For so many PR Pros, pitching via e-mail is a great way to touch base with a lot of folks in an efficient manner. However, plenty of us out there make mistakes in our pitches that ensure they won’t get read, or even opened!
Here are some tips for ways to improve your chances of having your pitch read and hopefully converting it into a placement.
How You Send
How you send your pitch has a lot of impact on if it’s read. If you use a mass e-mail blasting service, you can sometimes get caught up in spam filters. Chances are the larger the publication, the better spam filtering they will have. This can be a major problem for some as the largest publications are the people you want reading your pitches!
To see if this is a problem with your pitch, test it out. Next time you need to send information out to a large database of journalists, put yourself and maybe a few other e-mails on your list. I have created e-mail accounts for myself on a lot of different services, including Gmail, Yahoo, my own domain and others. When I send out a large pitch I always include my e-mail accounts in the database as well. If they go to the spam filter, chances are it was not seen.
A lot of different services offer better results. Walker Sands recently started using SendBlaster and when we send to large databases there seems to be much less caught in spam filters.
Your Subject Line
Along the lines of spam, you don’t want to get classified as spam by the receiver because your subject line sucks and sounds like a robot. While I can’t give away all of my secrets (sorry, proprietary information 🙂 ), I can tell you some general tips for getting past the subject line test.
- Make it personal. If you can mail merge to include a city or a name in the subject line, it will help your cause.
- State your objective upfront. I often put “Story Idea:” or “Source for you:” before the rest of my subject line just so the person on the receiving end knows what I’m asking from them.
- Make it believable. One of the least successful pitches I had included some outlandish claim. My thought process being that I could invoke someone just to open the e-mail because it was shocking. Not the case. Of course I didn’t say anything detrimental to my client, I might have just been a little more bold than I needed to be. This will not work and don’t try to use shock value to illicit openings.
- Make it interesting. In my free time I do freelance writing for Greatnorthernoutdoors.net. It not only gives me a great opportunity to write about my favorite hobby – bass fishing – but it also gives me an opportunity to go “behind enemy lines” so-to-speak and see what kind of pitches PR pros are sending out. Believe me when I say I get some real garbage. Half the time I don’t even realize it’s a pitch and just end up deleting it. So make sure you’re subject line is interesting.
Oh, and by the way, for more on subject lines here’s a past post from our blog about mastering the subject line.
What You Say
The two steps above outlined just getting your message opened. What you say in the message is how you drive conversions to get someone to write up a story on your topic or take some other action.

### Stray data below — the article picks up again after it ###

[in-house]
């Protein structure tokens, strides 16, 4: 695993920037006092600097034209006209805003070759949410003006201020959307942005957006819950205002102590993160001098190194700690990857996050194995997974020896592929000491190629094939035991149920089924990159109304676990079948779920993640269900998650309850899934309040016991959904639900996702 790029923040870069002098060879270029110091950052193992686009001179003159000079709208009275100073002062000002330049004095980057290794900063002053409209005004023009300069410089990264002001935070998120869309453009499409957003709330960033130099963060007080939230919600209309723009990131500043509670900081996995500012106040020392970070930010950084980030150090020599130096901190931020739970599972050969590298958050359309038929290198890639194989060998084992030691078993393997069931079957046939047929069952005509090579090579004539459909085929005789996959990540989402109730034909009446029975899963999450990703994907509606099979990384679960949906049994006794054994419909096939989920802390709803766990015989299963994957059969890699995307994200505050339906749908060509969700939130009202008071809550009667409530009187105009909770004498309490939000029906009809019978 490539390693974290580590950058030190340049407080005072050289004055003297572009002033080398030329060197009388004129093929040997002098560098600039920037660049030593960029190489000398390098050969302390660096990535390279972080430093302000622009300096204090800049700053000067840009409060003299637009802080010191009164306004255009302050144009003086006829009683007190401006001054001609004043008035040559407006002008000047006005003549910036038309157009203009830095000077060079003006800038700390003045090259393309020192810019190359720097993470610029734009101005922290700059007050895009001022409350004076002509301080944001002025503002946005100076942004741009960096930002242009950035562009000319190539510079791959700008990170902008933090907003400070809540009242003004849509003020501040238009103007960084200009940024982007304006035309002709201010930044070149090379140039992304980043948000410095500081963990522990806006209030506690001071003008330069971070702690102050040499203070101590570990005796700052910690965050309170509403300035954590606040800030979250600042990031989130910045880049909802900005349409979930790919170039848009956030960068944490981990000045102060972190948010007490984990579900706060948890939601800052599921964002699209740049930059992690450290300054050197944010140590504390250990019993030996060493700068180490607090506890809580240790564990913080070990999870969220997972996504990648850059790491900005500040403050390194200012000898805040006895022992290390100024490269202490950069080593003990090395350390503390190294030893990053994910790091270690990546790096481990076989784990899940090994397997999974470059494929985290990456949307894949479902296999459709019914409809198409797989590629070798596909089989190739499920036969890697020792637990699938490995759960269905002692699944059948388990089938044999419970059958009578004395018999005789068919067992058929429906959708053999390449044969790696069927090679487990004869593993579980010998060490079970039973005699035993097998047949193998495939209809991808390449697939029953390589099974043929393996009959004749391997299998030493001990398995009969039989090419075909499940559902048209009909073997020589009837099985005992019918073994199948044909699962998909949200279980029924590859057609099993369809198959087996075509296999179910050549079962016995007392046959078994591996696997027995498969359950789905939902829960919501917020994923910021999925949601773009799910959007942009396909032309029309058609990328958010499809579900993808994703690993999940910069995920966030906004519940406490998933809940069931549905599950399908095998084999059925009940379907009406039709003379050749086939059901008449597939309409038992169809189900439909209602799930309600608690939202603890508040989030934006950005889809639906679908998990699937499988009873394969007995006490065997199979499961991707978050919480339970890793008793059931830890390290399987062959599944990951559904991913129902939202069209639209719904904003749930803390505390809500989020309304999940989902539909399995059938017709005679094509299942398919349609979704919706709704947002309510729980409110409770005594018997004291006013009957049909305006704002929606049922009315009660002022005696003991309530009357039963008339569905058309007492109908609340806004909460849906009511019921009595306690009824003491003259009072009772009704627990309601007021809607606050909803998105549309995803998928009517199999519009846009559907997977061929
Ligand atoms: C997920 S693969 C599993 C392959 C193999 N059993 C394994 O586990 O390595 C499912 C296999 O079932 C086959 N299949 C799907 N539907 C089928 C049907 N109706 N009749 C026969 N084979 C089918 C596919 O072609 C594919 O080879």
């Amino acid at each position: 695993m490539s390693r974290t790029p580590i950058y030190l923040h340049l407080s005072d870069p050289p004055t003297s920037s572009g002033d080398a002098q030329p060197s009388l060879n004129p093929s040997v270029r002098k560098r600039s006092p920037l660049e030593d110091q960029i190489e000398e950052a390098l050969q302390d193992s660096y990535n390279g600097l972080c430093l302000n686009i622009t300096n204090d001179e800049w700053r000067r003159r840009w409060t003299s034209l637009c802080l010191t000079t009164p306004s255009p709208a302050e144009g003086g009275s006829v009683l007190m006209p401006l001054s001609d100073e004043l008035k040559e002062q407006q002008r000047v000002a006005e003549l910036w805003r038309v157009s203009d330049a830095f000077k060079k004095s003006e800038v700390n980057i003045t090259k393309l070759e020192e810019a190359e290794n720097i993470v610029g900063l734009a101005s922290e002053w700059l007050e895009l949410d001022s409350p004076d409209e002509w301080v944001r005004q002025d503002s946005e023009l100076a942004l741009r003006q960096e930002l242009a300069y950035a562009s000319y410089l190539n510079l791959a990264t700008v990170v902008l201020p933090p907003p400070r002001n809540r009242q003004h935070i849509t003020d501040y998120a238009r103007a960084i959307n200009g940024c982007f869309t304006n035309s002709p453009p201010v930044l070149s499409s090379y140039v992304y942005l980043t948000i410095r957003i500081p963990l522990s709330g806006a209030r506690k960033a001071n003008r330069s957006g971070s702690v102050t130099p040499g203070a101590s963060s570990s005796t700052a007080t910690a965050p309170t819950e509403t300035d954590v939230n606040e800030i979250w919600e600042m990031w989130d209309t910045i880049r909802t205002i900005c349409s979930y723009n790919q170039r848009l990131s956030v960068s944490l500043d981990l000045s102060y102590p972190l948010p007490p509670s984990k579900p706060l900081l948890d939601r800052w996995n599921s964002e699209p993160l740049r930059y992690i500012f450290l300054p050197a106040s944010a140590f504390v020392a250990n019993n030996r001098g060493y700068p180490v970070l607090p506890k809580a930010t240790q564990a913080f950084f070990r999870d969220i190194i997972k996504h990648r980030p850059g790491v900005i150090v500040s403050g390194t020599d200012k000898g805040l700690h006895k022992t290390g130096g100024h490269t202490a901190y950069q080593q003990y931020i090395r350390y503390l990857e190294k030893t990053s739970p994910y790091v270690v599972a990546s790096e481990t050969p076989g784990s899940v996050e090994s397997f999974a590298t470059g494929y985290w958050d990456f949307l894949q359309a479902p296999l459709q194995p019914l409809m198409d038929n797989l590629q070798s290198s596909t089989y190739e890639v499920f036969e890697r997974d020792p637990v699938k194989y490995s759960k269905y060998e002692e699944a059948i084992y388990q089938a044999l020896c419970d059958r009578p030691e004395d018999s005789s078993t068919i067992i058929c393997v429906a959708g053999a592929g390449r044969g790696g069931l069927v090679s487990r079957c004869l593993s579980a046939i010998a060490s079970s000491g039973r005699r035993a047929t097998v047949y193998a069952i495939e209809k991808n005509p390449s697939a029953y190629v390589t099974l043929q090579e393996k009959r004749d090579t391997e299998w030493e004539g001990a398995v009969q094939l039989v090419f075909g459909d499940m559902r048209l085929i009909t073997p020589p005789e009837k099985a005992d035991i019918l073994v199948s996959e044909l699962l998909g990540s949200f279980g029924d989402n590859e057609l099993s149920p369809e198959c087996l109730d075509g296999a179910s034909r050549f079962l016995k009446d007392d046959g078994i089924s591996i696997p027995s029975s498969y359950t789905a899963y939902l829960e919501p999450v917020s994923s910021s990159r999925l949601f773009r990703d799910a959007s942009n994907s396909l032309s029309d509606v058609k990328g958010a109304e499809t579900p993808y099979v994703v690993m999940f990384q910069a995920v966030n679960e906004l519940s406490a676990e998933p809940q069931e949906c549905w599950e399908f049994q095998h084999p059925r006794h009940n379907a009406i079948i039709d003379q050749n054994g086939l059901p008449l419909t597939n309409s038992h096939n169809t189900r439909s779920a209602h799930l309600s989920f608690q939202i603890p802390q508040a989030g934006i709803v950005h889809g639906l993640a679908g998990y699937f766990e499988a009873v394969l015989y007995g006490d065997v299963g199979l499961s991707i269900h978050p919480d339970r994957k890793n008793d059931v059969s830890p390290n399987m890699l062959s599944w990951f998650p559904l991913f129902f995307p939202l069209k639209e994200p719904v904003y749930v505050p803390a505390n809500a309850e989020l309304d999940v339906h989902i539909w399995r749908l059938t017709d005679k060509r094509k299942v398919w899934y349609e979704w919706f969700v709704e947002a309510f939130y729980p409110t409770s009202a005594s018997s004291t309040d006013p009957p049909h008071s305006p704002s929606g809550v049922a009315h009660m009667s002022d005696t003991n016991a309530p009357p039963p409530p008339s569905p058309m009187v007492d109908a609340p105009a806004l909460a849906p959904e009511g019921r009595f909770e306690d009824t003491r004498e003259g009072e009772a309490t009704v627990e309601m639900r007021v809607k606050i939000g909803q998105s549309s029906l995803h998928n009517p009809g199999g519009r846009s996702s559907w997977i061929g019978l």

First and foremost, remember that you are talking to people. Their e-mail may come from a media database, you might not even know who they are, but they are still people. And as people, they liked to get treated and talked to like people. Always remember the people in your message.
For myself, I prefer to set a rule of making my pitches no longer than 5 paragraphs. But a graf is not a research paper graf, but more of a newspaper graf with no more than three sentences, but usually one or two. By following this rule it forces me to be succinct and to the point.
If you want to add background information, you can always append it below. Never attach it, because I bet it won’t get read and you might add an additional element to getting caught in the spam filter. Just paste it below your signature and mention up above what you’ve placed there.
Finally, and possibly most important, ask a question or set some clear action step. If you want feedback, ask for it. If you want them to do a story, ask them. If you want them to just file your source in consideration for a future story, say that. Be clear and to the point. No sense being cloak and dagger when you’re looking for the person on the receiving end to help you out.
How You Follow Up
Following up to a pitch is an important step. Most times I find most of my successes come from the follow up and not from the initial pitch. If you’re following up via e-mail, make sure to denote that in your subject line. It lets that person know that this is at least the second time you’ve reached out and potentially attracts more attention.
When you do follow up, make sure to keep your note brief and include the original email. My follow up e-mail usually consists of nothing more than two sentences with the original e-mail below.
Everyone is busy, keep it short and sweet and recall that it’s a person receiving your message and you’ll be alright.
This blog post only mentions pitching via e-mail. It is of course always important to make the phone and the face-to-face meeting an important part of your pitching strategy.
For all the PR pros reading this, what works for you? Any tricks of the trade you’d like to share with our readers?